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An excerpt from NOW, NOW LOUISON

    Translated from the French by Cole SWENSON

The survival of the fittest, said Darwin, of the best fit for a given niche. Whereas you’re interested in the survival of the unfit, in the strategies of the handicapped, in the victory of the tortoise over the hare.
In a book, you read the story of a man who played billiards by himself. Against himself. He called it a game of the able against the one-armed. The able made a normal shot, while the one who played against him used only one hand.

One day, the one-armed man won.

The man stayed drunk for three days straight and never played billiards again.

So, you have to work with it. With the lacks, the weaknesses. The fatal inabilities. Work the handicaps against their grain. Survival, it’s a matter of survival, but survival of the unfit. Prove Darwin wrong. La Fontaine had a glimmer. We must go further. Fueled by despair. The strategy of the besieged. Have confidence in weakness. From failure to failure. Fail better, said the bilingual condor, the expert in scrawn. Though he may have left the conclusion a little too late. What remains when you’ve removed everything? A bit of music. Played on a pierced bone. At the end of your lips. Happy Days. I Love You So...

♩♫ Que reste-t-il de nos amours
Que reste-t-il de ces beaux jours
Une photo, vieille photo

De ma jeunesse
Que reste-t-il de tout cela

There are artists who work off their gifts—they may use them, overdo them, or even obstruct them, but no matter what they do, they’re still gifted. Whether they accept their gifts or not makes no difference. And there are others who work off of their inabilities, their incapacities, and their ineptitudes because they have no choice, though what they produce will never have the authority, the inevitability, or the definitive stature that is the mark of the gifted when they’re great.

The ungifted tend not to like themselves very much, and they often don’t like their work either. And so they work feverishly in an unconscious attempt to flee success when they glimpse it, unwittingly protecting their work. Their power to touch viewers, to say something, stays more alive by being constantly put off until later. And it’s precisely in this later that their force resides. Later may well never arrive, but it retains a potential that right now quickly exhausts.

Which is why some among the inept—though no more than among the very gifted—can look forward to the lovely potential for revenge. It’s always possible that the one-armed man might win. And when he does, it’s both touching and troubling because it’s the victory of fallibility.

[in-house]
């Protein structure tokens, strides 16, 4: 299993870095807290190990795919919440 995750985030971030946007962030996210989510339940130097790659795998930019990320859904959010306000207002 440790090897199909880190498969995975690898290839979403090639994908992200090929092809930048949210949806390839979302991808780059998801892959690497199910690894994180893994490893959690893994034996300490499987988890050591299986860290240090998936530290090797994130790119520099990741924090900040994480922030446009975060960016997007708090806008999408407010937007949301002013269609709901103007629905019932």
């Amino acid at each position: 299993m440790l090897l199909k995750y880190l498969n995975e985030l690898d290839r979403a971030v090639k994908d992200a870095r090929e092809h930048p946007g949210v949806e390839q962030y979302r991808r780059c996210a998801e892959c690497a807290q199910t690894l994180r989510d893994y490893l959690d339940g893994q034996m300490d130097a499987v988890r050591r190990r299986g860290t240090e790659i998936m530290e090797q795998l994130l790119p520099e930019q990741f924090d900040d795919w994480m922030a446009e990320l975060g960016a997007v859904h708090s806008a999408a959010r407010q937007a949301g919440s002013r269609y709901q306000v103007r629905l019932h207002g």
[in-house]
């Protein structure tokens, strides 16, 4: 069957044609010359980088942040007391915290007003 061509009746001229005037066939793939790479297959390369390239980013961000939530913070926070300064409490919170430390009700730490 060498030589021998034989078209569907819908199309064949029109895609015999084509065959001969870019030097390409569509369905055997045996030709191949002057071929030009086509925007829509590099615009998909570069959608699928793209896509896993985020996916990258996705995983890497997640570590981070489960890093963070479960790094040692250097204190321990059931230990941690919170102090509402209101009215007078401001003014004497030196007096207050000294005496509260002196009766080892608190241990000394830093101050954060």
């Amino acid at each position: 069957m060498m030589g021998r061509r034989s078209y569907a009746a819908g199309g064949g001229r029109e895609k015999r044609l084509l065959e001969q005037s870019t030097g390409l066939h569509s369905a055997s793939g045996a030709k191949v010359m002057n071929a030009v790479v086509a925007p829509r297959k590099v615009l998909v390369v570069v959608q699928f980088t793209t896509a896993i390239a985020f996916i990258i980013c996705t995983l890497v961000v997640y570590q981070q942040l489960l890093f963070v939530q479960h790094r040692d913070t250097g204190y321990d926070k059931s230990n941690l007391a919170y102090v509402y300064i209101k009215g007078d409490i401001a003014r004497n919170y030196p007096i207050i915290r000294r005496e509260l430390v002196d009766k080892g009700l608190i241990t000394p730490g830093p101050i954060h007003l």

You look at yourself in the mirror. You find yourself faded. You had a particular tenderness for Mother’s soft belly. You recognize it—your belly is just like Mother’s, which brought you into the world. You feel so small. Little Mama. If we didn’t fiercely squelch all memory of our first three years, we would be crushed by the recognition of how small we were. This smallness will always be an integral part of us. The slightest hand held out makes us burst into tears that acknowledge this. You are not crushed; you have nipped that crushing in the bud. At times you feel drunk with smallness, and you dream of nothing but abandoning yourself to a sea strong enough to carry you away. I said sea without even thinking about it—la mer. But that’s actually what I did—Mère having abandoned me, I literally threw myself into the water, first of the Bièvre, from which I was rescued (Father, who always got the best parts, played Superman), and then into the waters of the sea. That it might toss you around, and that you might founder. And might wash up here—on the old Native American island of Manhattan, between two rivers under an inclement sky, but so vast that it seemed made to welcome all the disarrayed, all the inept who’d found, through the energy of despair, a way of surviving, and had clung to it. They only had to put down roots. And for that, you must burn your boats—even those you don’t have—brave the tides, accept the drift, take the risk that the American dream might veer into a nightmare. And only then, perhaps, might regrowth be possible. Shyly, not the first or even the second spring, but one day, a branch.

You drew this branch in red ink. It’s you. It’s ridiculous, but it grows. It says, just look how I grow! It’s an offshoot, like a child, a child on a swing or toboggan crying, Look Ma, no hands!


Jean FRÉMON is the director of a contemporary art gallery by day and a writer by night. He founded the Lelong Gallery in Paris and New York. In 1985 he commissioned Louise Bourgeois’ first European exhibition. Since 1969 he has had over twenty works published, including novels and poems (trans. Lydia Davis), as well as essays on art, some of which have been translated into Spanish, German and Norwegian. In English, eight of his books have been published in America by independent presses, receiving praise from John Ashbery and Rosemarie Waldrop. Now, Now, Louison (Les Fugitives) is his first book published in the UK.

Cole SWENSEN is an American translator, poet, editor and a professor at Brown University, Rhode Island. A finalist for the National Book Award in 2004 and the recipient of a PEN USA Award for her translation of Jean Frémon’s The Island of the Dead, she was awarded a Guggenheim Fellowship in 2006.


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